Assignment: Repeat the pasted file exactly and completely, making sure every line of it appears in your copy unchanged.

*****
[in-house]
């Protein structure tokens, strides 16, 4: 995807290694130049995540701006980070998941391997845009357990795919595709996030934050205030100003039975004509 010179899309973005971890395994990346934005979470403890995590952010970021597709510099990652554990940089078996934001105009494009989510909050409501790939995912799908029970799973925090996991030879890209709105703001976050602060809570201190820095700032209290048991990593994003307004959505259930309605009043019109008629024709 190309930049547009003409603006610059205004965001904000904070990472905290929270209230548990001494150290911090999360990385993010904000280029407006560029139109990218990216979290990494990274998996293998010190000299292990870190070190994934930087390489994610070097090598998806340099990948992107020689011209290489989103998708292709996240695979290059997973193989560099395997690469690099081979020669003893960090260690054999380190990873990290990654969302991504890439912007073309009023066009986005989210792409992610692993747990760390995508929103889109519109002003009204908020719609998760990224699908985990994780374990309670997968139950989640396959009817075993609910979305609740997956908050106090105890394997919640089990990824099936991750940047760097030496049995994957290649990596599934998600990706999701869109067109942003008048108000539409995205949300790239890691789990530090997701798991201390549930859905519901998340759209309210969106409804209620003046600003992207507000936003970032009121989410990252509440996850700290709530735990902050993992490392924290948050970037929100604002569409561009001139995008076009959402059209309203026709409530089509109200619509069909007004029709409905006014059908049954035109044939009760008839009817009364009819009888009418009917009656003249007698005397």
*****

[in-house]
């Protein structure tokens, strides 16, 4: 995807290694130049995540701006980070998941391997845009357990795919595709996030934050205030100003039975004509 010179899309973005971890395994990346934005979470403890995590952010970021597709510099990652554990940089078996934001105009494009989510909050409501790939995912799908029970799973925090996991030879890209709105703001976050602060809570201190820095700032209290048991990593994003307004959505259930309605009043019109008629024709 190309930049547009003409603006610059205004965001904000904070990472905290929270209230548990001494150290911090999360990385993010904000280029407006560029139109990218990216979290990494990274998996293998010190000299292990870190070190994934930087390489994610070097090598998806340099990948992107020689011209290489989103998708292709996240695979290059997973193989560099395997690469690099081979020669003893960090260690054999380190990873990290990654969302991504890439912007073309009023066009986005989210792409992610692993747990760390995508929103889109519109002003009204908020719609998760990224699908985990994780374990309670997968139950989640396959009817075993609910979305609740997956908050106090105890394997919640089990990824099936991750940047760097030496049995994957290649990596599934998600990706999701869109067109942003008048108000539409995205949300790239890691789990530090997701798991201390549930859905519901998340759209309210969106409804209620003046600003992207507000936003970032009121989410990252509440996850700290709530735990902050993992490392924290948050970037929100604002569409561009001139995008076009959402059209309203026709409530089509109200619509069909007004029709409905006014059908049954035109044939009760008839009817009364009819009888009418009917009656003249007698005397």